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OK sports fans, here's another I thought this was just gonna be a simple set up that is turning into a bigger issue. Customer complained of high action (true).  As I dug in, I discovered the the trem tailpiece took a hard whack forward, pushing both posts out of alignment and crushing one side of the post holes so they both lean toward the bridge PU.  The treble side is ok; I just needed to re-seat it.  The bass side hole is deformed about 1/32.  I tried shimming it with a business card (dumb).  Early 90s Strat with really thick poly finish.  Any ideas for restoring the integrity of the wood to hold the post properly so I can set the action?  As you can see in the photos, it cracked the wood on the treble side and the finish on the bass side.

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An elegant solution & top notch job Nathan.

I enjoy your website's picture tutorials and have used some of your methods myself.

Thanks for taking the time & effort to maintain your site.

All the best,

Paul

Sure thing Paul.  Glad to hear that the site is useful for other folks out there.

Nathan gave you a good method  (good job!). I would do it that way, and would do it for both sides, because I'm pretty sure there's damage on the bass side too :

- inject hide glue in the cracks and clamp to get that area back to original shape

- plug the holes with a dowel and thick CA glue

- drill a biger hole with a 3 points drill bit

- make a plug on the lathe with much harder wood (I have a proxxon micro lathe for turning knobs and that kind of repairs, cheap and efficient)

- plug the bigger hole

- touch-up if the customer can afford it

Nice work Natham,  Good way to get the surface area required for the stability needed in this area, very impressive -  I've previously glued it all up and put the largest plug suitable (courtesy forstener) right through the whole thickness of the body available to give it vertical stability.   Agricultural, but effective and as you note, it doesn't show if finished well.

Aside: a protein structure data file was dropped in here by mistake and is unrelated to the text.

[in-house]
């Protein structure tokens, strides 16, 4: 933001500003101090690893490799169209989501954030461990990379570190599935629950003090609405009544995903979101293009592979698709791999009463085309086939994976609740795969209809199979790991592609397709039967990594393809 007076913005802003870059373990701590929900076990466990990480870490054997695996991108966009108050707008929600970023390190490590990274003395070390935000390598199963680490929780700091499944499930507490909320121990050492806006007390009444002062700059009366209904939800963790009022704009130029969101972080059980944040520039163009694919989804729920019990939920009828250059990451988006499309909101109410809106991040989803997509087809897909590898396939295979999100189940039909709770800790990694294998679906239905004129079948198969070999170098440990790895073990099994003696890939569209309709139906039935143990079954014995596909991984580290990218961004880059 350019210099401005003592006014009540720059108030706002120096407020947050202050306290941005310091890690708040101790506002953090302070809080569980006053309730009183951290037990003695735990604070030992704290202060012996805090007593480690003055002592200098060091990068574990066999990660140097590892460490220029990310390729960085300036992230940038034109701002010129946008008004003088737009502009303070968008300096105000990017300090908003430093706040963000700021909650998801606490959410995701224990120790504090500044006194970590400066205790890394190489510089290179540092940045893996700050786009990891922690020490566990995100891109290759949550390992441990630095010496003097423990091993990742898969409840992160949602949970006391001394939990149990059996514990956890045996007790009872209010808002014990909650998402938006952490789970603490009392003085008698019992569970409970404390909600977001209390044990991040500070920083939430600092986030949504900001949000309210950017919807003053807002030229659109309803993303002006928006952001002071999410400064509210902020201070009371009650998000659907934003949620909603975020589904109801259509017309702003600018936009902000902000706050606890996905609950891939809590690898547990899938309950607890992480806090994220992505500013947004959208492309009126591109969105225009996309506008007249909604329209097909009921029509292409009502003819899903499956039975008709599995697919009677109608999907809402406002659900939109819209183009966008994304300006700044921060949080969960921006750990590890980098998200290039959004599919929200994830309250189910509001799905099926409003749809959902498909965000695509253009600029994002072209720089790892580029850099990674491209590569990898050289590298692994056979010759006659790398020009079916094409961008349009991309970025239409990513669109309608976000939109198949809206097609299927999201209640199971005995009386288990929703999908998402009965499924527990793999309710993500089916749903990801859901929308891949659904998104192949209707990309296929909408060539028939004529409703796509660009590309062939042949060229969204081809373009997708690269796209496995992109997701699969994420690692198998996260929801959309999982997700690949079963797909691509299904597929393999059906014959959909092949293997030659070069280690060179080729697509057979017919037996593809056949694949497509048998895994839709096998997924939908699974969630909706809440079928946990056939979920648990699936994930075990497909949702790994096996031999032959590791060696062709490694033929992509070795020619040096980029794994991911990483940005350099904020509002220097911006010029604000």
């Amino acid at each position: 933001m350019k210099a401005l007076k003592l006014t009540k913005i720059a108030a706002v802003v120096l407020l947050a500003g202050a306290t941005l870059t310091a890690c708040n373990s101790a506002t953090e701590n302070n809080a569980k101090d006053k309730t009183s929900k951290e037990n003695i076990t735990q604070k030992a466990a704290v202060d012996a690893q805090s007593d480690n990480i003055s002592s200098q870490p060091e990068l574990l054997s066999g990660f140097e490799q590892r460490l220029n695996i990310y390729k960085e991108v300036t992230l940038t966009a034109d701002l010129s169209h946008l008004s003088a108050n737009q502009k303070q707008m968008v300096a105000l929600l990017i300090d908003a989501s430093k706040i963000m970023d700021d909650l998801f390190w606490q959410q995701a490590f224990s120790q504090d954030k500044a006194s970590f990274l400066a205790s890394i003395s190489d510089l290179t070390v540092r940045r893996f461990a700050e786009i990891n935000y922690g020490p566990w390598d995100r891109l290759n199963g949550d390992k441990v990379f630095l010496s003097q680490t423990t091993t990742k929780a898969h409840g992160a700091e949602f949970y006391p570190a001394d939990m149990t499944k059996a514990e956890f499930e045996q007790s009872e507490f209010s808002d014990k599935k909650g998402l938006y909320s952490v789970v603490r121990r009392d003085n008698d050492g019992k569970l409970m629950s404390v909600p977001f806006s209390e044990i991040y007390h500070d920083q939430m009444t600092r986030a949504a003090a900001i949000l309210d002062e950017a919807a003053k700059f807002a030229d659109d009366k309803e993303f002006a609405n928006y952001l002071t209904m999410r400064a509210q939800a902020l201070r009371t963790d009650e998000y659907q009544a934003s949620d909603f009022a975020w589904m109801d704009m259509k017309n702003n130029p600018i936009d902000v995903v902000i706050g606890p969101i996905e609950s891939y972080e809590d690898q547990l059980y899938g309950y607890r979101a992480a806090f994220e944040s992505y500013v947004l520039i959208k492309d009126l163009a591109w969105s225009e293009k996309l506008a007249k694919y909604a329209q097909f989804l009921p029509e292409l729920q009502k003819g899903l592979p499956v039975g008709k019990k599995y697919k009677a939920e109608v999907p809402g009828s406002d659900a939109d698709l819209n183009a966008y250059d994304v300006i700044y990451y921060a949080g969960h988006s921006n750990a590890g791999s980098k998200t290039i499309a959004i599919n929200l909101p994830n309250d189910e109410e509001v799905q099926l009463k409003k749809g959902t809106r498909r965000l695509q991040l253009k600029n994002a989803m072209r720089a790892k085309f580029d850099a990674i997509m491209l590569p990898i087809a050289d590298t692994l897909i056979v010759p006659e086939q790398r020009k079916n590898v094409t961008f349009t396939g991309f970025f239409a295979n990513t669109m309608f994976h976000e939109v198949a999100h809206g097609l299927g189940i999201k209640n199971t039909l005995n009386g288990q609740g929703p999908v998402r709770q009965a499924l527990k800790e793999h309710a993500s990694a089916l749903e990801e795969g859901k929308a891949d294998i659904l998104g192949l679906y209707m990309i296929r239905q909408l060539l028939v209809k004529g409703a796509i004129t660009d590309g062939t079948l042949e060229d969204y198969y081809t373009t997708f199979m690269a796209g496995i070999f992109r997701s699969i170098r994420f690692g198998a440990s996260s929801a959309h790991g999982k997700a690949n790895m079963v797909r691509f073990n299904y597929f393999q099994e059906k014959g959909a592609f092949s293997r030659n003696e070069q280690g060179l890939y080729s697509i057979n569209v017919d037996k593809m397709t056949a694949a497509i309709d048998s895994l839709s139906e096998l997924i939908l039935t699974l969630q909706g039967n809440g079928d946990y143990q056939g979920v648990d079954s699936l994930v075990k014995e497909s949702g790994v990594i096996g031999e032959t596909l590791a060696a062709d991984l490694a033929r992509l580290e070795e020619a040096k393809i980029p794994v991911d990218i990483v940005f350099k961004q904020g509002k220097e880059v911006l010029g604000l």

For the record, some heavy-metal oriented Floyds come with a metal brace which encapsulates the post ferrules - they are not hard to make if you need to recover the situation on a cheap fix job.  Just a bar with a couple of resistance fit holes for the ferrules - the whole lot screws into the surface to hold it in place along with the ferrules locating in the body.

From what I can see, the "v" shaped break on the treble side is exactly that - it's broken and will need similar treatment. 

Great suggestions so far.

Here a StewMac newsletter dealing with a neck joint crack.

http://www.stewmac.com/tsarchive/ts0156.html

Mostly these guys are trying to sell tools, but if you look past that you can get some good ideas.

Especially if the articles are not written by Erlewine.

Anyway it involves a little more work and is a tad bit more invasive but the IDEA is good.

I don't know about laminating the carbon fiber (i believe they are trying to sell rod)

This is a neck joint, I know, but the same thing could apply at the trem.

The way the wood is cut grainwise. And the fact that it is laid in the rout makes this a strong repair.

However, I really like the over-sized dowel repair given above if the damage is confined to a small enough area.

Either way, the customer deserves some kind of finish on the repair even if it is just clear laquer.

But I usually give TOO MUCH to the customer for free.

Most guitar players I know have about as much money as I do, so by the time a repair is done and they pay for the job, we are both broker than before!

Joe,

Pardon my digression.........

"But I usually give TOO MUCH to the customer for free.

Most guitar players I know have about as much money as I do, so by the time a repair is done and they pay for the job, we are both broker than before!"

That statement appears quite often on this forum & I love it.  It could be expanded into a book.  I've yet to meet someone seriously involved in the craft that doesn't give their customers/clients "a little something extra". It's a wonderful thing and part of the reason why we all take so much pride in our work and profession/hobby/avocation. We share each others knowledge each time we do our work.(: